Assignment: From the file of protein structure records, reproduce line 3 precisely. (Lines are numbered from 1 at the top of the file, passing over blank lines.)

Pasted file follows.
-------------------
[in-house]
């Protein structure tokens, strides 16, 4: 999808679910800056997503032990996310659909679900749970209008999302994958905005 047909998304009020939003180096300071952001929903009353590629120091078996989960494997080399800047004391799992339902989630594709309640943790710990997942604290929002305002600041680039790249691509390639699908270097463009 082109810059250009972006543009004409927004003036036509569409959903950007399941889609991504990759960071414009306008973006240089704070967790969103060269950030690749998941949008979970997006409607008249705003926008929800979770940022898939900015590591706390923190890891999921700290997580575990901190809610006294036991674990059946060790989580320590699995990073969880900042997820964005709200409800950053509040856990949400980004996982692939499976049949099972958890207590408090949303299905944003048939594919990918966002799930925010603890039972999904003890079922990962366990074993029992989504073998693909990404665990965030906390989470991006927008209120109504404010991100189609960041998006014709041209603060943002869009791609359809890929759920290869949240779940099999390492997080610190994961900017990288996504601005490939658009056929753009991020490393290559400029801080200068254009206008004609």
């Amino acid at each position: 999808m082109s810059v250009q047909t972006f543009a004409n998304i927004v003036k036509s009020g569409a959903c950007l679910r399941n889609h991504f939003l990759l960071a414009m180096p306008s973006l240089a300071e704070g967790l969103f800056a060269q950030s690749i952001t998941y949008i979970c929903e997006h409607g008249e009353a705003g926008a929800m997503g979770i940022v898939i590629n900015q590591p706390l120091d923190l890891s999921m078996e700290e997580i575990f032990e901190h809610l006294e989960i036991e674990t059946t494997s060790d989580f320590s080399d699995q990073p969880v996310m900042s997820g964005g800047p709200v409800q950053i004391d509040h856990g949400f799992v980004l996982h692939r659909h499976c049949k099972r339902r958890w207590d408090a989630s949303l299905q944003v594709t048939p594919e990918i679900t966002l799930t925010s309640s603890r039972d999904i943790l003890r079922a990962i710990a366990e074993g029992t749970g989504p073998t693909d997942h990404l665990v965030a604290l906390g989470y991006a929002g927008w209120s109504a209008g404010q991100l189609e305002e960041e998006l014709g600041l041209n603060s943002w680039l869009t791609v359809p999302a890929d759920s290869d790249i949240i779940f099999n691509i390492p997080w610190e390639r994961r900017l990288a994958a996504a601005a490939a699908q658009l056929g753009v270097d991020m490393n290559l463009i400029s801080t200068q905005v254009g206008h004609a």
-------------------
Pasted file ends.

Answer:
């Amino acid at each position: 999808m082109s810059v250009q047909t972006f543009a004409n998304i927004v003036k036509s009020g569409a959903c950007l679910r399941n889609h991504f939003l990759l960071a414009m180096p306008s973006l240089a300071e704070g967790l969103f800056a060269q950030s690749i952001t998941y949008i979970c929903e997006h409607g008249e009353a705003g926008a929800m997503g979770i940022v898939i590629n900015q590591p706390l120091d923190l890891s999921m078996e700290e997580i575990f032990e901190h809610l006294e989960i036991e674990t059946t494997s060790d989580f320590s080399d699995q990073p969880v996310m900042s997820g964005g800047p709200v409800q950053i004391d509040h856990g949400f799992v980004l996982h692939r659909h499976c049949k099972r339902r958890w207590d408090a989630s949303l299905q944003v594709t048939p594919e990918i679900t966002l799930t925010s309640s603890r039972d999904i943790l003890r079922a990962i710990a366990e074993g029992t749970g989504p073998t693909d997942h990404l665990v965030a604290l906390g989470y991006a929002g927008w209120s109504a209008g404010q991100l189609e305002e960041e998006l014709g600041l041209n603060s943002w680039l869009t791609v359809p999302a890929d759920s290869d790249i949240i779940f099999n691509i390492p997080w610190e390639r994961r900017l990288a994958a996504a601005a490939a699908q658009l056929g753009v270097d991020m490393n290559l463009i400029s801080t200068q905005v254009g206008h004609a």